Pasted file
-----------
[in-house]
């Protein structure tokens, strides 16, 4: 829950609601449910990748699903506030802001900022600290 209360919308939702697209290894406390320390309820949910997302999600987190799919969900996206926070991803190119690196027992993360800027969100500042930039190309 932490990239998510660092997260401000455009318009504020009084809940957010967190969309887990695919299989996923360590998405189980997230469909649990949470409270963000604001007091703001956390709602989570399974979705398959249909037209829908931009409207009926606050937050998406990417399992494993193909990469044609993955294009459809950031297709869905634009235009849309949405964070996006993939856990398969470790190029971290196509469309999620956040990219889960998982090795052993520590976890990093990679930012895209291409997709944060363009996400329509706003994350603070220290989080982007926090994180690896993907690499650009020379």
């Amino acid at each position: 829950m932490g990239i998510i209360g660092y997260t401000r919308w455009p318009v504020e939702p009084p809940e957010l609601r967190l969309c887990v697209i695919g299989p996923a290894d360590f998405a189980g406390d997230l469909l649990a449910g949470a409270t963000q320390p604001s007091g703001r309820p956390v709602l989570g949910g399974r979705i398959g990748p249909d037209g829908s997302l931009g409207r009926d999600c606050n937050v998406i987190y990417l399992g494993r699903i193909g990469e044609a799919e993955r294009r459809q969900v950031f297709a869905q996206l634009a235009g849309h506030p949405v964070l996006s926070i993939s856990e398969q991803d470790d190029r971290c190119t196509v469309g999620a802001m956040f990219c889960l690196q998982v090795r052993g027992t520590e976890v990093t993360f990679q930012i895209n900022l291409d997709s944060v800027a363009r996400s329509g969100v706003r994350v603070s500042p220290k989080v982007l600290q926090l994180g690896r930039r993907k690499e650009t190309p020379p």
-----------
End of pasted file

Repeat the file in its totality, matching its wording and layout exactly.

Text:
[in-house]
């Protein structure tokens, strides 16, 4: 829950609601449910990748699903506030802001900022600290 209360919308939702697209290894406390320390309820949910997302999600987190799919969900996206926070991803190119690196027992993360800027969100500042930039190309 932490990239998510660092997260401000455009318009504020009084809940957010967190969309887990695919299989996923360590998405189980997230469909649990949470409270963000604001007091703001956390709602989570399974979705398959249909037209829908931009409207009926606050937050998406990417399992494993193909990469044609993955294009459809950031297709869905634009235009849309949405964070996006993939856990398969470790190029971290196509469309999620956040990219889960998982090795052993520590976890990093990679930012895209291409997709944060363009996400329509706003994350603070220290989080982007926090994180690896993907690499650009020379």
């Amino acid at each position: 829950m932490g990239i998510i209360g660092y997260t401000r919308w455009p318009v504020e939702p009084p809940e957010l609601r967190l969309c887990v697209i695919g299989p996923a290894d360590f998405a189980g406390d997230l469909l649990a449910g949470a409270t963000q320390p604001s007091g703001r309820p956390v709602l989570g949910g399974r979705i398959g990748p249909d037209g829908s997302l931009g409207r009926d999600c606050n937050v998406i987190y990417l399992g494993r699903i193909g990469e044609a799919e993955r294009r459809q969900v950031f297709a869905q996206l634009a235009g849309h506030p949405v964070l996006s926070i993939s856990e398969q991803d470790d190029r971290c190119t196509v469309g999620a802001m956040f990219c889960l690196q998982v090795r052993g027992t520590e976890v990093t993360f990679q930012i895209n900022l291409d997709s944060v800027a363009r996400s329509g969100v706003r994350v603070s500042p220290k989080v982007l600290q926090l994180g690896r930039r993907k690499e650009t190309p020379p």